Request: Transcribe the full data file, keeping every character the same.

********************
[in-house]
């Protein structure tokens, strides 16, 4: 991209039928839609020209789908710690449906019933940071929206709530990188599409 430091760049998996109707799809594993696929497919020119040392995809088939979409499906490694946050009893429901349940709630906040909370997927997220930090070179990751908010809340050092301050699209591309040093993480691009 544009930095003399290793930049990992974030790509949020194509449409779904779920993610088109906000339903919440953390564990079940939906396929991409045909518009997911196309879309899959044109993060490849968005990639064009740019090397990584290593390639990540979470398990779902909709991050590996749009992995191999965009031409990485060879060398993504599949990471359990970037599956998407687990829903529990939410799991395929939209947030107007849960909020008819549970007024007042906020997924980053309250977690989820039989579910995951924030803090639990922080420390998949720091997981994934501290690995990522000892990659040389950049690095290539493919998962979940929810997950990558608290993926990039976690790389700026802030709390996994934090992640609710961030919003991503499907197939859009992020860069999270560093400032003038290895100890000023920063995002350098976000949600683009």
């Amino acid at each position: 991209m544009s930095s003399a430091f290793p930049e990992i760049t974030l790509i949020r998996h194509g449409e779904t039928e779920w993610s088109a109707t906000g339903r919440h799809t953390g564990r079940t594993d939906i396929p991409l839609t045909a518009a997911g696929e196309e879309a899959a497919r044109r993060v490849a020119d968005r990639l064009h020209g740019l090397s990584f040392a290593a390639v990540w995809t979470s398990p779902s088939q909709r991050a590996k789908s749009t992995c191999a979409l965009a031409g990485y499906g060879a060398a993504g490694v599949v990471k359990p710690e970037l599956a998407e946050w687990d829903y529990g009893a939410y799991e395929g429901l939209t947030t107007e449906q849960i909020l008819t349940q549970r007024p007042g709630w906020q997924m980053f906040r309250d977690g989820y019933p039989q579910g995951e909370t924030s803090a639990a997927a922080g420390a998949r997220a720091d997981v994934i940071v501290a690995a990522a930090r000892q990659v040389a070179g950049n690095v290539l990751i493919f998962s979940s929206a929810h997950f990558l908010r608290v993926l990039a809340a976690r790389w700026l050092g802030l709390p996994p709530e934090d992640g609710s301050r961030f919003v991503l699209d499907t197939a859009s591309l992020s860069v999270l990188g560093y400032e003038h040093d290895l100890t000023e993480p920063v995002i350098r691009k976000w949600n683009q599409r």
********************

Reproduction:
[in-house]
């Protein structure tokens, strides 16, 4: 991209039928839609020209789908710690449906019933940071929206709530990188599409 430091760049998996109707799809594993696929497919020119040392995809088939979409499906490694946050009893429901349940709630906040909370997927997220930090070179990751908010809340050092301050699209591309040093993480691009 544009930095003399290793930049990992974030790509949020194509449409779904779920993610088109906000339903919440953390564990079940939906396929991409045909518009997911196309879309899959044109993060490849968005990639064009740019090397990584290593390639990540979470398990779902909709991050590996749009992995191999965009031409990485060879060398993504599949990471359990970037599956998407687990829903529990939410799991395929939209947030107007849960909020008819549970007024007042906020997924980053309250977690989820039989579910995951924030803090639990922080420390998949720091997981994934501290690995990522000892990659040389950049690095290539493919998962979940929810997950990558608290993926990039976690790389700026802030709390996994934090992640609710961030919003991503499907197939859009992020860069999270560093400032003038290895100890000023920063995002350098976000949600683009």
């Amino acid at each position: 991209m544009s930095s003399a430091f290793p930049e990992i760049t974030l790509i949020r998996h194509g449409e779904t039928e779920w993610s088109a109707t906000g339903r919440h799809t953390g564990r079940t594993d939906i396929p991409l839609t045909a518009a997911g696929e196309e879309a899959a497919r044109r993060v490849a020119d968005r990639l064009h020209g740019l090397s990584f040392a290593a390639v990540w995809t979470s398990p779902s088939q909709r991050a590996k789908s749009t992995c191999a979409l965009a031409g990485y499906g060879a060398a993504g490694v599949v990471k359990p710690e970037l599956a998407e946050w687990d829903y529990g009893a939410y799991e395929g429901l939209t947030t107007e449906q849960i909020l008819t349940q549970r007024p007042g709630w906020q997924m980053f906040r309250d977690g989820y019933p039989q579910g995951e909370t924030s803090a639990a997927a922080g420390a998949r997220a720091d997981v994934i940071v501290a690995a990522a930090r000892q990659v040389a070179g950049n690095v290539l990751i493919f998962s979940s929206a929810h997950f990558l908010r608290v993926l990039a809340a976690r790389w700026l050092g802030l709390p996994p709530e934090d992640g609710s301050r961030f919003v991503l699209d499907t197939a859009s591309l992020s860069v999270l990188g560093y400032e003038h040093d290895l100890t000023e993480p920063v995002i350098r691009k976000w949600n683009q599409r």